No matter what kind of project you’ve been involved with over the years it’s more than likely that you have used ProRes, or any other type of intermediate codec at some point in time, for primarily capturing, editing, delivering or for archival purposes, or all of the above. With the Apple ProRes format, you can work in a broad range of frame sizes, frame rates, bit depths, and even color sample ratios.
However, the question what flavor of ProRes one should use for an a particular project remains. Currently, there are six versions of ProRes: ProRes Proxy, ProRes 422 LT, ProRes 422, ProRes 422 HQ, ProRes 4444 and ProRes 4444 XQ. Each one is meant to be used in different scenarios and shooting situations. Larry Jordan already made a great breakdown of the different ProRes workflows based on his research, conversations, and experience.
For instance, ProRes Proxy is designed for very efficient editing and often is used on older computers with slow hard drives and poor overall system performance. The format is also quite beneficial for multi-cam editing where performance is the main priority, not the image quality. According to Apple’s ProRes White Pater, ProRes Proxy intended for use in offline workflows that require low data rates but full-resolution video. The target data rate of Apple ProRes 422 Proxy is approximately 45 Mbps at 1920 x 1080 and 29.97 fps.
ProRes LT retains better overall image quality compared to ProRes Proxy as it includes every pixel in the clip and it doubles the bitrate of the latter. The target data rate of Apple ProRes 422 LT is approximately 102 Mbps at 1920 x 1080 and 29.97 fps. I’ve used this version of the codec in the past for multi-cam editing on a late 2007 Macbook Pro, and it works like a charm, even with 12 clips loaded in the FCP’s Multiclip Viewer.
ProRes 422 is the default and workhorse video format for all optimized media in Final Cut Pro X. It is an excellent balance between image quality and editing efficiency. It’s the go-to choice for the majority of the DSLR shooters as well. The target data rate of Apple ProRes 422 is approximately 147 Mbps at 1920 x 1080 and 29.97 fps which make the format the best choice for most of the 8-bit video formats such as H.264, AVCHD, MPEG-4, DVCPro, etc. It’s offering nearly all the benefits of Apple ProRes 422 HQ, but at 66 percent of the data rate for even better multistream, real-time editing performance.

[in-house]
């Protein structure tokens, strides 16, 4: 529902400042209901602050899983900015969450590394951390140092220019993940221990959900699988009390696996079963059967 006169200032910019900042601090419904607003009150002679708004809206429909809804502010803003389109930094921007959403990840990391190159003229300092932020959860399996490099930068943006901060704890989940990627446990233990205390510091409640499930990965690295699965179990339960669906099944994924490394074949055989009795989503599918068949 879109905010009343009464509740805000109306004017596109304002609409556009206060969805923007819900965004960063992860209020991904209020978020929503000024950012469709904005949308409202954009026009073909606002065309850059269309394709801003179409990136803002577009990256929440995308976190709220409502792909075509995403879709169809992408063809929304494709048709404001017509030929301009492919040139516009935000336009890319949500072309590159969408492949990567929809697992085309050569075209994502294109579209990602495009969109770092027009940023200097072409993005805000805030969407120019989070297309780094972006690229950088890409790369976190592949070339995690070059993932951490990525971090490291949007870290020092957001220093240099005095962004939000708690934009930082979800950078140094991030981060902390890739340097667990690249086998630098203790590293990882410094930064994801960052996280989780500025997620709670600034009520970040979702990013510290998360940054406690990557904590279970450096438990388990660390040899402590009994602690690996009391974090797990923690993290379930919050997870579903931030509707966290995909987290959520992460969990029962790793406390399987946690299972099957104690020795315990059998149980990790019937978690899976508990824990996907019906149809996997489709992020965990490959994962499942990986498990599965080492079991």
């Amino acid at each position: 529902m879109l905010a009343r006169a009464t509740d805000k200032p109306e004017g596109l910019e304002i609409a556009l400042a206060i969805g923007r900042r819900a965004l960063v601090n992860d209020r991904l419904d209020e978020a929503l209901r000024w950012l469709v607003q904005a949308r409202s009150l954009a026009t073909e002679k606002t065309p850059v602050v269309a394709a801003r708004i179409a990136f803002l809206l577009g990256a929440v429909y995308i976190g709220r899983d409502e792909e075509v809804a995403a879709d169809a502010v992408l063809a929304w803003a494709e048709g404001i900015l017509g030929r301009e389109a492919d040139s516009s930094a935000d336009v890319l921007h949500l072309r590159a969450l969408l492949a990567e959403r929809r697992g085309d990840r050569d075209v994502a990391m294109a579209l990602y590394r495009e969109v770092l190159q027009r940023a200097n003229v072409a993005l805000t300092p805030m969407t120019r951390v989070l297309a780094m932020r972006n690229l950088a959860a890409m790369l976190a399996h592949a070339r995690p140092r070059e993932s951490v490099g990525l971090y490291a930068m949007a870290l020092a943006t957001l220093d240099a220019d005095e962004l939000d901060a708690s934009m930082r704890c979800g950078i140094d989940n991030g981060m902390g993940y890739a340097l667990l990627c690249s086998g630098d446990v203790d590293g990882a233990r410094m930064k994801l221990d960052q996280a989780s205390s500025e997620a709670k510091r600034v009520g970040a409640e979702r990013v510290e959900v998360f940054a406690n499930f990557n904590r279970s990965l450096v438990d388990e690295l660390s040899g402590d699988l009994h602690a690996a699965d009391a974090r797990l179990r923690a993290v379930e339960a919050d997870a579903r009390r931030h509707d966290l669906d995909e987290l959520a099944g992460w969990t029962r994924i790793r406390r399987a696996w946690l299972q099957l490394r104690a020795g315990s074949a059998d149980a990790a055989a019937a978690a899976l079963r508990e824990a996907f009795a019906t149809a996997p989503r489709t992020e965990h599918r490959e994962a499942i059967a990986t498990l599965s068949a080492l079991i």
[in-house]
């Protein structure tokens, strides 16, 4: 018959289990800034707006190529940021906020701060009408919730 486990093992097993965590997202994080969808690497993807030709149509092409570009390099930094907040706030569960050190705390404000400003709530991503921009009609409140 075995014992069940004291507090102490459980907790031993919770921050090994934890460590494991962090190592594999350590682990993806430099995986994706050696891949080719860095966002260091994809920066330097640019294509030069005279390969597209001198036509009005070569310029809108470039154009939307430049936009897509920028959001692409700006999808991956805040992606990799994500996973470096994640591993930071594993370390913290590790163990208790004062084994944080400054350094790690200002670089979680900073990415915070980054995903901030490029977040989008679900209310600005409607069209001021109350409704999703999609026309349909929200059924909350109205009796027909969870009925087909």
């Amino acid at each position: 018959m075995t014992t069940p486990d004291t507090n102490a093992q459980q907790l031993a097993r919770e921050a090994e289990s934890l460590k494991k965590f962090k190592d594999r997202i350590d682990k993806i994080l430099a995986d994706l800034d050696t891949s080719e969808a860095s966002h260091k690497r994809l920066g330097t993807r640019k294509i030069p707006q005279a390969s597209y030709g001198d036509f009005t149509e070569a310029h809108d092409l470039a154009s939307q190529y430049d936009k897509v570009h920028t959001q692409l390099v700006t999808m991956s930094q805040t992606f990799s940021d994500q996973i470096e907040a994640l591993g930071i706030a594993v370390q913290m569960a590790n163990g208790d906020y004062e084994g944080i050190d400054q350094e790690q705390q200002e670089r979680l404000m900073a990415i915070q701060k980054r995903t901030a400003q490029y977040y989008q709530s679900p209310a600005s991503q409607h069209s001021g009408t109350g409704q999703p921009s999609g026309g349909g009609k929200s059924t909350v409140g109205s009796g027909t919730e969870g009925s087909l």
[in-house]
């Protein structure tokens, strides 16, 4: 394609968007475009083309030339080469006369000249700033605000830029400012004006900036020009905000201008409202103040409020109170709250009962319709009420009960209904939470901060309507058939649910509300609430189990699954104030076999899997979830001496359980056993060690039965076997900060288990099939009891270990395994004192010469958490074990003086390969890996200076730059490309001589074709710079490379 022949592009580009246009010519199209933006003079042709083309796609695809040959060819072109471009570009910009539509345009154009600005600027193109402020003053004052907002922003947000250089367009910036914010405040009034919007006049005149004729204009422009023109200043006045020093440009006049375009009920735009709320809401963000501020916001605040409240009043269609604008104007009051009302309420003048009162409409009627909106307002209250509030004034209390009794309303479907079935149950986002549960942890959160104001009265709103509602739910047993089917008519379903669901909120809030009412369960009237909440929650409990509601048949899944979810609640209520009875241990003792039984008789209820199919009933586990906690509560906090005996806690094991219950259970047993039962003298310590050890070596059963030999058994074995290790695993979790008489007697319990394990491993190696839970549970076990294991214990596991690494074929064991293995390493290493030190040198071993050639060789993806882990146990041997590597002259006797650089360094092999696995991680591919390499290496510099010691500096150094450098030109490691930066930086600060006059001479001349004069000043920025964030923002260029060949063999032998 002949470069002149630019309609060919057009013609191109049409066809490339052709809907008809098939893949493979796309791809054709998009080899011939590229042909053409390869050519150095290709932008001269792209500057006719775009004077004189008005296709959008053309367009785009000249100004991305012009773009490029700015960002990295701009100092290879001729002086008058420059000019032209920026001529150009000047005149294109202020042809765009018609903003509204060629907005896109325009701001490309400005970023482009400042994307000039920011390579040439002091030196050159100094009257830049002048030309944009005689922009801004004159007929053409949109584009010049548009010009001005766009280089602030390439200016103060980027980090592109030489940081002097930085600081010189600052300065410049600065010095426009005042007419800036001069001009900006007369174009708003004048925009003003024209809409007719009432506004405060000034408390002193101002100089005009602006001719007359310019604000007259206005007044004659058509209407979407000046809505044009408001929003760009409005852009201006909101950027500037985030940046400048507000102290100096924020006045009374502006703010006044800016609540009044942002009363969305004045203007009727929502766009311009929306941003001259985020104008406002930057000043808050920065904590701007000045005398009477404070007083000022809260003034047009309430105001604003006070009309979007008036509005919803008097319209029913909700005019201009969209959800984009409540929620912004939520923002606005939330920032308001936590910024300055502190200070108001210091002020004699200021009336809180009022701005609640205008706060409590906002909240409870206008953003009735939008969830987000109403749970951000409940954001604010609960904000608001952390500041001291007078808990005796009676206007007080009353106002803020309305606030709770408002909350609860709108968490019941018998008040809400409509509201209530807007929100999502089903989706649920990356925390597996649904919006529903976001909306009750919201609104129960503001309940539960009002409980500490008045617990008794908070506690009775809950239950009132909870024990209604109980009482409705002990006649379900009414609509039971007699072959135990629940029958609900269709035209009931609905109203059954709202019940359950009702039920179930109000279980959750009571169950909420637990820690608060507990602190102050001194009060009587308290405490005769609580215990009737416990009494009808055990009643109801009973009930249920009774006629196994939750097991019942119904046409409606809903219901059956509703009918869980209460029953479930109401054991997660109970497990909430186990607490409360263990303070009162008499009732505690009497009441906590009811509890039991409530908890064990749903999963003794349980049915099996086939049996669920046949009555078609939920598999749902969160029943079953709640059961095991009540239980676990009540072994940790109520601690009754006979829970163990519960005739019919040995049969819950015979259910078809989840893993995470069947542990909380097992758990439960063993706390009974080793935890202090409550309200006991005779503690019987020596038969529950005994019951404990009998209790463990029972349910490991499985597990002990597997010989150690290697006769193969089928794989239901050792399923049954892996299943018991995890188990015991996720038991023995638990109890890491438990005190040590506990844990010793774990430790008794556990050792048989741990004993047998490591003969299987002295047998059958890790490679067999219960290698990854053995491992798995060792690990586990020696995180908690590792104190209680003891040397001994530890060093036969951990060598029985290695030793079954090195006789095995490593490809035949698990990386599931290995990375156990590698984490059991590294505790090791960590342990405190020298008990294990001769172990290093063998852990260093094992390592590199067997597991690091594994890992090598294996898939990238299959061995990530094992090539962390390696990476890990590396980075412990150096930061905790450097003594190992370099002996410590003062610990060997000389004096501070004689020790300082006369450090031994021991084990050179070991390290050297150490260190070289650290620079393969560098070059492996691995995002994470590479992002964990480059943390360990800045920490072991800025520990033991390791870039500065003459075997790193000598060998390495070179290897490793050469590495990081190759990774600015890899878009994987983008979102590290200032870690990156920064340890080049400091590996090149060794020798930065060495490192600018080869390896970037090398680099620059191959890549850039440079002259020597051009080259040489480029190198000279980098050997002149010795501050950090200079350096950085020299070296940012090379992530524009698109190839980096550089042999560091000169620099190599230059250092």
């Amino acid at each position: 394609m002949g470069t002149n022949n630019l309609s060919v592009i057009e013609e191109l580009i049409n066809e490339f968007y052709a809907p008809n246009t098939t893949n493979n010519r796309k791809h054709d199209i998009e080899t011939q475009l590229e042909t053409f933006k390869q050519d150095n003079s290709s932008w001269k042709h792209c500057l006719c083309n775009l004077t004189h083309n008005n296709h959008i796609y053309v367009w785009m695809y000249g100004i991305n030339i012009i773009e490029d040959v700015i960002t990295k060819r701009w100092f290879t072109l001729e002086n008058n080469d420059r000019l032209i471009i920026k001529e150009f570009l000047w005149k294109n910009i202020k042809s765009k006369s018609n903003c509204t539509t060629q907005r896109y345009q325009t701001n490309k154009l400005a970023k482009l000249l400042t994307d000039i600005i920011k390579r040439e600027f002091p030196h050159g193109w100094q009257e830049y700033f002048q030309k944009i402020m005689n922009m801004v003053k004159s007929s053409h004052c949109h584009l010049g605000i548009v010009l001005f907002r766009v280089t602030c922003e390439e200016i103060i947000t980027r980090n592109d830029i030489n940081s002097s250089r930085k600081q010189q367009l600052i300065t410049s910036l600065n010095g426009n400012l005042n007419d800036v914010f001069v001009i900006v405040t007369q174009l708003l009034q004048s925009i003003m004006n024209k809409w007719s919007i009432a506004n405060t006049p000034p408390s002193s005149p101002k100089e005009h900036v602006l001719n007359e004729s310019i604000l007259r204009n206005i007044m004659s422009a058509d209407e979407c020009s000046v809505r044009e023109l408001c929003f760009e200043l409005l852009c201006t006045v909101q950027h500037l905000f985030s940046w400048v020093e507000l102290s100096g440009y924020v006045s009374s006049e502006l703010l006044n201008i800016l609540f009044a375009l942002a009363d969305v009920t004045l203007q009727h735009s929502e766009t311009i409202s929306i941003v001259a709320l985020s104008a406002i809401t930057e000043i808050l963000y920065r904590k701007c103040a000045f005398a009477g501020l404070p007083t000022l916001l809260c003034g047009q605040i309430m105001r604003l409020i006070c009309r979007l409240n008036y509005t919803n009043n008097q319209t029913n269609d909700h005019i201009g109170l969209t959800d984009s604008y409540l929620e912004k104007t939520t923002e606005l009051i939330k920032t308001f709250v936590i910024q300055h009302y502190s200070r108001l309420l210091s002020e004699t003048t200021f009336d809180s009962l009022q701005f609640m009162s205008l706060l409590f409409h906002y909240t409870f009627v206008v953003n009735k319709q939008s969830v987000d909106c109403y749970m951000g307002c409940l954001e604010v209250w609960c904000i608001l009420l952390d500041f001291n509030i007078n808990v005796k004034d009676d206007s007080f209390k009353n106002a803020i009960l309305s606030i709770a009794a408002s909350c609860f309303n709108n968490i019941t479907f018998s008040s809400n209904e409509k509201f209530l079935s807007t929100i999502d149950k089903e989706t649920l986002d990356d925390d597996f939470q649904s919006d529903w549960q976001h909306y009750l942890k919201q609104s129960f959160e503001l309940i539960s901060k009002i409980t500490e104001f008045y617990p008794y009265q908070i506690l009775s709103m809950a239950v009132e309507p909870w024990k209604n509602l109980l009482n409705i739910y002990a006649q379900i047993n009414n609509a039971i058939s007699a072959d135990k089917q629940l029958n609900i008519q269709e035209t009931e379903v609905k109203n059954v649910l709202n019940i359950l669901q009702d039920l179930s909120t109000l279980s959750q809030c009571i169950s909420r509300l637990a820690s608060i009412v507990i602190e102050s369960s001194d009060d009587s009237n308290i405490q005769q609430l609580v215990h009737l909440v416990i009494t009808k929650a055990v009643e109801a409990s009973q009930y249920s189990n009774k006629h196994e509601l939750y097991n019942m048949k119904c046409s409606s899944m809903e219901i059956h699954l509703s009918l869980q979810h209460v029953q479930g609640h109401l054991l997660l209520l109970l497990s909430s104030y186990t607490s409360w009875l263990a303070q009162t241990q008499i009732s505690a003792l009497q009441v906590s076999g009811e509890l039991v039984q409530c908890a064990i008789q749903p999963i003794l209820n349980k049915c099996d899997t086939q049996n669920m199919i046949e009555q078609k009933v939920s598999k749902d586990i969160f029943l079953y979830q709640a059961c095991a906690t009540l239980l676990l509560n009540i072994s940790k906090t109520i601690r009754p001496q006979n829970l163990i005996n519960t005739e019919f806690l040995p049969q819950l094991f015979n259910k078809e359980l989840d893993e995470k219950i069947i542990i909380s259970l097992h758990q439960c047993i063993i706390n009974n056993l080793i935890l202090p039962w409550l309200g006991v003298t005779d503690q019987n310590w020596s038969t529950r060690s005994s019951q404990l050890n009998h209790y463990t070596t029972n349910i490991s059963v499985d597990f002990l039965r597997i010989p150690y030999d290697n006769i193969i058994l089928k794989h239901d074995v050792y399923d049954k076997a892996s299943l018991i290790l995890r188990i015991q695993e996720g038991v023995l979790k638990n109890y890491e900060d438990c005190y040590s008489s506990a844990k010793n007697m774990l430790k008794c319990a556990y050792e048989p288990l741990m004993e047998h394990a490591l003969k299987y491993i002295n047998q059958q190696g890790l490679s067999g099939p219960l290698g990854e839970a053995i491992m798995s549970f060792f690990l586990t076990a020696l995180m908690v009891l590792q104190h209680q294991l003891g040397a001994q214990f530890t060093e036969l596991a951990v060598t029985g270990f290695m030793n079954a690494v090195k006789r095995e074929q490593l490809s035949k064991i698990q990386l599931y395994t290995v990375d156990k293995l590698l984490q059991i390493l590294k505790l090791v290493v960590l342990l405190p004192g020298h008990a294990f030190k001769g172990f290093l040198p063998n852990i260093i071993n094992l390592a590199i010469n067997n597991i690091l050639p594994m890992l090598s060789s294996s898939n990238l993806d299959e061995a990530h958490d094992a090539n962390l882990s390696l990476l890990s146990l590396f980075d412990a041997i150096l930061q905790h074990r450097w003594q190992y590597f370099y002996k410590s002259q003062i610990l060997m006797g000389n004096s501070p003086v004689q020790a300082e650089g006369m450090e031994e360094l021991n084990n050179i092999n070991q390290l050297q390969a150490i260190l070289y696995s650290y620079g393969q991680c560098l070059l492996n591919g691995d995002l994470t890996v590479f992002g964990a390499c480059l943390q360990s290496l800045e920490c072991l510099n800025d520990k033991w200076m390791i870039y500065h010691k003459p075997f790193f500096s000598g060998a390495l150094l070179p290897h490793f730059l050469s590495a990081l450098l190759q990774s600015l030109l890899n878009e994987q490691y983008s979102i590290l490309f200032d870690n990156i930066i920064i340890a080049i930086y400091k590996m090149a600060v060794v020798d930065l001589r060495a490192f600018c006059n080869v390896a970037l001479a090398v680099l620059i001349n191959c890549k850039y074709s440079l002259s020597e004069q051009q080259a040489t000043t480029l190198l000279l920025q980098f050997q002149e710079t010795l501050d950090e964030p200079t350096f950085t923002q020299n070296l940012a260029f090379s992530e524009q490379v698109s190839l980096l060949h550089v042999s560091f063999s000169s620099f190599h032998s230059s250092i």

Sure enough, ProRes HQ is the most popular ProRes flavor with widespread adoption across the video post-production industry as it supports full-width, 4:2:2 video sources at 10-bit pixel depths, while remaining visually lossless through many generations of decoding and reencoding. This is the ideal format to use with the GH4, for instance, as it supports 10-bit 4:2:2 color subsampling. The target data rate of Apple ProRes 422 HQ is approximately 220 Mbps at 1920 x 1080 and 29.97 fps.
ProRes 4444 features full-resolution, mastering quality 4:4:4:4 RGBA color and visual fidelity that is perceptually indistinguishable from the original material as it provides a colour sample for each pixel.
Apple ProRes 4444 is a high-quality solution for storing and exchanging motion graphics and composites, lossless alpha channel up to 16 bits. It’s most suitable for VFX work, Chroma Keying and heavy color grading manipulations.The target data rate of ProRes 4444 is approximately 330 Mbps for 4:4:4 sources at 1920 x 1080 and 29.97 fps. It’s a wise choice as codec when you want to save a ton of hard drive space retaing the highest possible image quality and color fidelity by transcoding your BMCC Raw in ProRes 4444, for instance. As-a-rule-of-thumb, ProRes 4444 is the best choice for video that originates on the computer such as screen captures, Motion projects, After Effects projects, Photoshop sequences or video that requires an alpha channel.
ProRes 4444 XQ is the latest add-on to the ProRes family. It is a very specialized, high-quality format that is designed for high-end post production workflows and facilities. Like standard Apple ProRes 4444, this codec supports up to 12 bits per image channel and up to 16 bits for the alpha channel. Apple ProRes 4444 XQ features a target data rate of approximately 500 Mbps for 4:4:4 sources at 1920 x 1080 and 29.97 fps. It’s highly unlikely to use this codec on a daily basis as a regular DSLR shooter working on a small independent project, unless you are hired by a major Hollywood studio shooting with the latest generation of the Arri Alexa XT cameras on the set of the next big blockbuster Hollywood production.
[via Larry Jordan]